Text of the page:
Analysis – For Qantas Int’l, the future is looking smaller all the time

written by australianaviation.com.au | August 23, 2012
Qantas' current international fleet includes 12 Airbus A380s and nine Boeing 747-400s. (Rob Finlayson)

The most extreme interpretation of Qantas’s decision to cancel 35 firm orders for Boeing 787 Dreamliners is that the move represents a step toward the inevitable end of the Flying Kangaroo’s iconic overseas services.

Saddled with a high legacy cost base and obvious geographic disadvantages – the thinking here goes – Qantas simply cannot compete with Middle Eastern and Asian airlines, and is choosing to wind up its haemorrhaging international operations while there’s still time to save its profitable domestic business. International flights would be turned over to the much cheaper-to-operate Jetstar and, perhaps, a revived version of the Asia-based premium carrier Qantas has sought to get off the ground in recent years.

Needless to say, this rather dire picture is not the one Qantas CEO Alan Joyce sought to paint today as he unveiled the carrier’s $244 million loss for the last financial year. Rather, Mr Joyce was quick to point out that Qantas retains options to purchase 50 of the carbon composite 787-9s – meaning in theory that the Dreamliner could join Qantas’s fleet by 2016, only two years later than the first of the 35 firm orders was scheduled to arrive. Qantas will also go ahead with 15 firm orders for 787-8s scheduled for delivery starting next year, though the fact that these will join the Jetstar fleet tends to highlight the less rosy prognostications for Qantas International’s future.

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To be sure, Qantas’s original order for 65 787s, placed way back in the halcyon days of 2005, seems wildly optimistic today. As its $244 million loss last financial year makes clear, Qantas International has problems that can’t be solved simply with more fuel efficient planes. But as the Flying Kangaroo’s moves today also make clear, the airline did well to retain significant flexibility in that deal. Even with the cancellations, in the medium term Qantas remains in line to receive as many of the fuel-saving 787s as it is likely to want. The real question is not only how many of the aircraft Qantas will want, but whether those aircraft will be headed to a revived Qantas International or to Jetstar, Qantas Domestic or somewhere else.

That’s anyone’s guess, and with Qantas’s apparently-serious talks with Emirates over a codesharing alliance still hanging in the balance, there’s another shoe yet to drop. If Qantas’s decision today is a clear indication of anything, however, it’s that the airline no longer views more efficient aircraft as a viable short-term fix for an international operation that needs to be fixed pretty quickly. And that points to the likelihood that – even if Qantas International survives – it’s likely to keep on shrinking.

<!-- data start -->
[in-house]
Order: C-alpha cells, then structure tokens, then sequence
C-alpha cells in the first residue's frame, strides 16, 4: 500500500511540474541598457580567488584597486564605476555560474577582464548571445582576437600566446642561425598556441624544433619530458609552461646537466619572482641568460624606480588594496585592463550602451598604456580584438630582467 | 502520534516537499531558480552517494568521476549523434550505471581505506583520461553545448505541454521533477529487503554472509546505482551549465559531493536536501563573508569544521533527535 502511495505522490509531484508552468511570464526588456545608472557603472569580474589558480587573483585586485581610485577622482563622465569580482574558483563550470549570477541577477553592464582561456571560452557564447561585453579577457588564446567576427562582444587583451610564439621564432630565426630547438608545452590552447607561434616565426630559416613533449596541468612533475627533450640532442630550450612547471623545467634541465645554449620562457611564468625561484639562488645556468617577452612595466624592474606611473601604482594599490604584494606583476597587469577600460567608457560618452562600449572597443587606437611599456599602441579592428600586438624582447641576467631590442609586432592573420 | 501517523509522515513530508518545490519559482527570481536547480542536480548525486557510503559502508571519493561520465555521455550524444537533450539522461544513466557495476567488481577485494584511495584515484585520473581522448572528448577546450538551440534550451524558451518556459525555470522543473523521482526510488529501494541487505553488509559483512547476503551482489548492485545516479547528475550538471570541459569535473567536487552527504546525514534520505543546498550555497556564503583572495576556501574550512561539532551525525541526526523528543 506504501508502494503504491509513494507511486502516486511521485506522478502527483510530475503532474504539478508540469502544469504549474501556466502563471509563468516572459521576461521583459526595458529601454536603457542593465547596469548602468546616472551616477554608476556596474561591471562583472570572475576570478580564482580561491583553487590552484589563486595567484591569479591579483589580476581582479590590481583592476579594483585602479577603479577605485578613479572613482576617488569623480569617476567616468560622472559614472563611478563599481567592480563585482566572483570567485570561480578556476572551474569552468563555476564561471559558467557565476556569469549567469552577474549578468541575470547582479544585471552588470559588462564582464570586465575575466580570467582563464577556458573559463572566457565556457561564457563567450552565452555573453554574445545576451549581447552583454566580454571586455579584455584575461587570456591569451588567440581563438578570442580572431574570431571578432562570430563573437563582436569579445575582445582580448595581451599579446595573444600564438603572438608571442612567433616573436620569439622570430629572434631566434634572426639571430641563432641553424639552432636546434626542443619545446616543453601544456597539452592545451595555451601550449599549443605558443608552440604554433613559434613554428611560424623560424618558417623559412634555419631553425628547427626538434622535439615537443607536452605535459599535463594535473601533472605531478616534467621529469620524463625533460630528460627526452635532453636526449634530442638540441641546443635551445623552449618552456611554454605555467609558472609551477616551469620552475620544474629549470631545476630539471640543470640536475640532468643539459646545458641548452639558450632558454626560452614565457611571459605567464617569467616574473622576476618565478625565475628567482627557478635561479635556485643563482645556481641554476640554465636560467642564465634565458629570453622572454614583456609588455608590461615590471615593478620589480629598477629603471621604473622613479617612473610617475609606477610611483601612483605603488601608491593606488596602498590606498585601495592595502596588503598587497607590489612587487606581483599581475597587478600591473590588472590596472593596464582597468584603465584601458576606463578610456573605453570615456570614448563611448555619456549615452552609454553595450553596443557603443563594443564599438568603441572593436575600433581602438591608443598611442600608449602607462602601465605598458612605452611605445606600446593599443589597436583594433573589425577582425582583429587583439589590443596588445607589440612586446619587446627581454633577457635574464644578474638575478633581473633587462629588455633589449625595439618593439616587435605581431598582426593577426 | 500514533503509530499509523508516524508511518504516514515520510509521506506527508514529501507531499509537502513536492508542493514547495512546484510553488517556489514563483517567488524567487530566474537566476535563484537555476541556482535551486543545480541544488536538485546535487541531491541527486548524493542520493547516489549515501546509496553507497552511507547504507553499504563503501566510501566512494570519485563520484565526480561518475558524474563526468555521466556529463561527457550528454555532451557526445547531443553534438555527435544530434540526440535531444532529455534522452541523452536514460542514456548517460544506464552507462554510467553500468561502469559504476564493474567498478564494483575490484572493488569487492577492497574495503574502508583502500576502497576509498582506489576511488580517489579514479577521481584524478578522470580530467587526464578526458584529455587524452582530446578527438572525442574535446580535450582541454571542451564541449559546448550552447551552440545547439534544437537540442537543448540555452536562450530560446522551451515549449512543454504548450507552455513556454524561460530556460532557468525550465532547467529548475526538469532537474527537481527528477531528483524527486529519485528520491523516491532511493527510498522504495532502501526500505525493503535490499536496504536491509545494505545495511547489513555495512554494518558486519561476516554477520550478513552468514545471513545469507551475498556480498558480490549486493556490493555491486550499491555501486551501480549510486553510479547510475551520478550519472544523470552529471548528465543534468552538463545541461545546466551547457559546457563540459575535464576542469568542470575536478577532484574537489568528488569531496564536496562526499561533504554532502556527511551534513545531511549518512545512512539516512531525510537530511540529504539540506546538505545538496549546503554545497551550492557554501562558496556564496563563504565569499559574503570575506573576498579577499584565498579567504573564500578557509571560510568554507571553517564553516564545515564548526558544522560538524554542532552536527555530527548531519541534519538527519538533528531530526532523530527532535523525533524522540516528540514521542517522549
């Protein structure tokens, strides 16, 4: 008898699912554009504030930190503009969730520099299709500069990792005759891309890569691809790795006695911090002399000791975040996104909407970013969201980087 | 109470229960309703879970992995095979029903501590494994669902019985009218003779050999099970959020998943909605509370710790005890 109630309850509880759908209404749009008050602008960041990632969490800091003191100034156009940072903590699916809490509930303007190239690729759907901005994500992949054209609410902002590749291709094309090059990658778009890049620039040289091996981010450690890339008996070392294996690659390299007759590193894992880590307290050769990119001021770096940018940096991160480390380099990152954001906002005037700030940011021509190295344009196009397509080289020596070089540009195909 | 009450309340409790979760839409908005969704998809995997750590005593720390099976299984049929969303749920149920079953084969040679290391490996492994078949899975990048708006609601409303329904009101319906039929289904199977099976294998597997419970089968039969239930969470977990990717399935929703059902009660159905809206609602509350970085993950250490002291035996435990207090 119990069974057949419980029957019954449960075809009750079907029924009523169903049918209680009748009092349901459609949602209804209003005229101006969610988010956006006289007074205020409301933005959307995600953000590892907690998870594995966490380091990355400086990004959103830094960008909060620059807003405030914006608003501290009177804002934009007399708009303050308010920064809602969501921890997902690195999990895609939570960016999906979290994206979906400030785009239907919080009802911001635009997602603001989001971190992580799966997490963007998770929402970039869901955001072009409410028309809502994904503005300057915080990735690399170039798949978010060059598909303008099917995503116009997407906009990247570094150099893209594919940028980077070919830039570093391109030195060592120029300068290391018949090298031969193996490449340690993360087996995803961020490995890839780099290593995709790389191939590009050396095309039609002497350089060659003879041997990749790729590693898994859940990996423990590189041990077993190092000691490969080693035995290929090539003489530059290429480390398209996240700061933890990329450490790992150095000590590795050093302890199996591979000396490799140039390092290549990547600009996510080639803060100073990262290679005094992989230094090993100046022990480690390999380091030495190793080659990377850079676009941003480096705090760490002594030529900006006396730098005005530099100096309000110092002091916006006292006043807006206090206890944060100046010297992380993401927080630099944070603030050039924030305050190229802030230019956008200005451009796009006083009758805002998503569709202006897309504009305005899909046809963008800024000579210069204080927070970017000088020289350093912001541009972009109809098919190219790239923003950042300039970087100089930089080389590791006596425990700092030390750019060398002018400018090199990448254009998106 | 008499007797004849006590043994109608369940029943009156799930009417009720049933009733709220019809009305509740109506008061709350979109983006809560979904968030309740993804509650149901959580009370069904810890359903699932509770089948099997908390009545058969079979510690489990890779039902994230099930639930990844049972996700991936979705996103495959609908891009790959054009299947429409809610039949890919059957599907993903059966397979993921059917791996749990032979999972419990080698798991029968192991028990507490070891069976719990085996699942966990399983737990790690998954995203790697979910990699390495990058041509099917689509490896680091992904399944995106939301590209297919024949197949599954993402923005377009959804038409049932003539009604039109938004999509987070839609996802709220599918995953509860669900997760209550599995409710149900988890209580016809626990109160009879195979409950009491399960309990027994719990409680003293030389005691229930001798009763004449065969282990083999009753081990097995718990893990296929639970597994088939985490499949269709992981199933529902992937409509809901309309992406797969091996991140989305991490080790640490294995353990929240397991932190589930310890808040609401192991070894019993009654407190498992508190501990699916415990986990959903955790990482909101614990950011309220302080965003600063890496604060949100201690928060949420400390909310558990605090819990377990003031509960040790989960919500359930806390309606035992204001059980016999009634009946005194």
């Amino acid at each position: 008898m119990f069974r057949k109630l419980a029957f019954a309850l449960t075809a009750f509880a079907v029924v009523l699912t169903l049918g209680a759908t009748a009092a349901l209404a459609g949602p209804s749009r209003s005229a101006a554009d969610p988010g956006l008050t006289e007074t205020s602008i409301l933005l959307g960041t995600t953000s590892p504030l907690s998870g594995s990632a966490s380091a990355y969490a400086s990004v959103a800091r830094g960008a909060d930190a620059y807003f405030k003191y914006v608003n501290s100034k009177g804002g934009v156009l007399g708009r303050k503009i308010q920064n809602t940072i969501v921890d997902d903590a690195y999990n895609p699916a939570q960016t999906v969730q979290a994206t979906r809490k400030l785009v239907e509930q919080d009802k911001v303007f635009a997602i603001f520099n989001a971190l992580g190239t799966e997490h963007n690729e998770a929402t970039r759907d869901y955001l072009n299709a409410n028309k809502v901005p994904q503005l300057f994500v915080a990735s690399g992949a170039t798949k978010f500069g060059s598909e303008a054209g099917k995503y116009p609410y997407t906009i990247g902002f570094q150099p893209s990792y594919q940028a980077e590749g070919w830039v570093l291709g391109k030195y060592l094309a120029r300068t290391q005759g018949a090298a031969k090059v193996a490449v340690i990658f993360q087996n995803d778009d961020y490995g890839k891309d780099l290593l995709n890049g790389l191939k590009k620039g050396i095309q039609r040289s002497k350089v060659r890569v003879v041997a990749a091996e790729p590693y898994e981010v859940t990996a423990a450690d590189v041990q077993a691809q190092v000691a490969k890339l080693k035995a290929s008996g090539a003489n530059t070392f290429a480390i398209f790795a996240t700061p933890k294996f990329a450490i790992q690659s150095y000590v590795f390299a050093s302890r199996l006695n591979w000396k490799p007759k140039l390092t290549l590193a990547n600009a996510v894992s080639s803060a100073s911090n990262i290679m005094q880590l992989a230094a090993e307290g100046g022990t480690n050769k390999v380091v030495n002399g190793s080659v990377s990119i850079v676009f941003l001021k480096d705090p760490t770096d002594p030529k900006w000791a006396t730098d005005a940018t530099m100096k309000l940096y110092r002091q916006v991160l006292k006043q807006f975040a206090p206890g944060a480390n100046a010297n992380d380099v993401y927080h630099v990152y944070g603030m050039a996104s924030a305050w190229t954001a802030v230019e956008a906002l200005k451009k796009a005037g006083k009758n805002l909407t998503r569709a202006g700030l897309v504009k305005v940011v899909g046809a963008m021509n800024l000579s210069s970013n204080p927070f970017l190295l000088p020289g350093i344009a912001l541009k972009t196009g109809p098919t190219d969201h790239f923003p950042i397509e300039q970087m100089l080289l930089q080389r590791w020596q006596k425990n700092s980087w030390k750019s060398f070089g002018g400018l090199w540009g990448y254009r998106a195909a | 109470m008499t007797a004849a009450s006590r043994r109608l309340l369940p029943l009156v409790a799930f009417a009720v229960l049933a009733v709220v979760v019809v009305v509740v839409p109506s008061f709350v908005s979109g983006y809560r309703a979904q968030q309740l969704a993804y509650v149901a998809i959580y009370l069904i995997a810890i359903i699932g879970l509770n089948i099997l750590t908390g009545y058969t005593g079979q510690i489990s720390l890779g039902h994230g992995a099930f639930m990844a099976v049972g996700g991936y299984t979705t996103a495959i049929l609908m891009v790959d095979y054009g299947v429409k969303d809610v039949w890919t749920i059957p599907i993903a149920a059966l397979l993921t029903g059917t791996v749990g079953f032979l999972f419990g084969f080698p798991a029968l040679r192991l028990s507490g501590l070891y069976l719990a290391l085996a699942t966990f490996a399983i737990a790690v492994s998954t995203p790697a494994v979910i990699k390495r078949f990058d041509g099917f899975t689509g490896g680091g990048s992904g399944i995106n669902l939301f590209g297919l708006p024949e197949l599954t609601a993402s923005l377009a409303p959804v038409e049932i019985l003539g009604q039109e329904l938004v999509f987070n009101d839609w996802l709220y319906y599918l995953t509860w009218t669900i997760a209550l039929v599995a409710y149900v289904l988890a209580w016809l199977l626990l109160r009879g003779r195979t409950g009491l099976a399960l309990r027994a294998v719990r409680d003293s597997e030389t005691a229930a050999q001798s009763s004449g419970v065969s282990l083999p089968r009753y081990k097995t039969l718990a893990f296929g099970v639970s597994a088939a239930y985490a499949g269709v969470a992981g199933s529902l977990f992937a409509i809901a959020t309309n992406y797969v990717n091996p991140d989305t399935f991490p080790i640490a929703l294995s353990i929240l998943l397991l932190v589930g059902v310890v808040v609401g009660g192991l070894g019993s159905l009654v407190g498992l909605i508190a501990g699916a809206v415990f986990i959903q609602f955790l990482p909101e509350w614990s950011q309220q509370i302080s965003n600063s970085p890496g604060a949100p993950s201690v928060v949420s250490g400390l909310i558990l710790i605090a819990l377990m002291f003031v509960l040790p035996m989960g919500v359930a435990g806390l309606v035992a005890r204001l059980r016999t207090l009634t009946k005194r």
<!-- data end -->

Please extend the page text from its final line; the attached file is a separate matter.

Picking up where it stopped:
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35 Comments

  • ilikegoodpeople

    says:

    So when are you intending to wind up Qantas operations, Alan?

    Qantas is into a downward spiral.. who will get it out?

  • Jayden

    says:

    The resolution is simple.
    Replace management, CEO ALAN JOYCE and get a new board!!!!
    Can’t they see its a management problem!!!
    Surrender yourselves and leave!!!

  • Observer

    says:

    Are we going to see silver and orange A380’s fly around soon?

  • John Harrison

    says:

    A sad sight the way Mr Joyce and Co are slowly ruining Qantas, I still say if a Football team does bad, the first to go is the manager. Why is Mr Joyce still with us. I fully understand its a very tough world out there in airline land and not many airlines have black line profits. We can only hope they is a silver lining, but as alot of people think it will be orange lined !!

  • Justin

    says:

    Jetstar has been very successful. So I’m not quite sure why everyone has some sort of smart arsed comment. The fact is the people of Qantas have been overpaid for too long. Look at the legacy airlines of the USA. All filed for bankruptcy. It doesn’t help that their service is terrible. However is saying that some very bad business decisions have been made. Especially not ordering the 777. John Borghetti and his staff are looking pretty good right now.

  • Hutch

    says:

    My thoughts:

    1. QF needs the corporate market
    2. The corporate market enjoys amongst other things: frequency, frequent flyer benefits and network.
    3. If QF removes it’s international network it will seriously impact its ability to maintain some corporate accounts.
    4. Not having an international network will impact on domestic feed.
    5. QF cannot remove it’s international network without seriously impacting the appeal of its frequent flyer program.
    6. The suggestion/hint that QF can drop its international network to focus on its Domestic business is rather odd in my mind (similar to previous AA comments that AmericanAirlines may launch Australian flights :-p ). The domestic network and frequent flyer business is highly profitable, however a large percentage of that profitability is reliant on QF having an international business. No international network will hamper two cornerstones of your business.
    6. I concur that the International network will shrink, but hasn’t that been made clear by QF management previously. I’d suggest (like many others) that its likely that Frankfurt is a goner on QF metal and I’d suggest Honolulu isn’t sustainable with a B767 product (787 or A330 anyone?). South Africa could also be shaky in the medium term.
    7. I understand that mainland North America is profitable and is relatively safe from the impact of cheap Asian and Gulf airlines
    8. It looks like the move to SCL from EZE has proven to be a good one.
    9. Restructuring requires capital and other expenditure.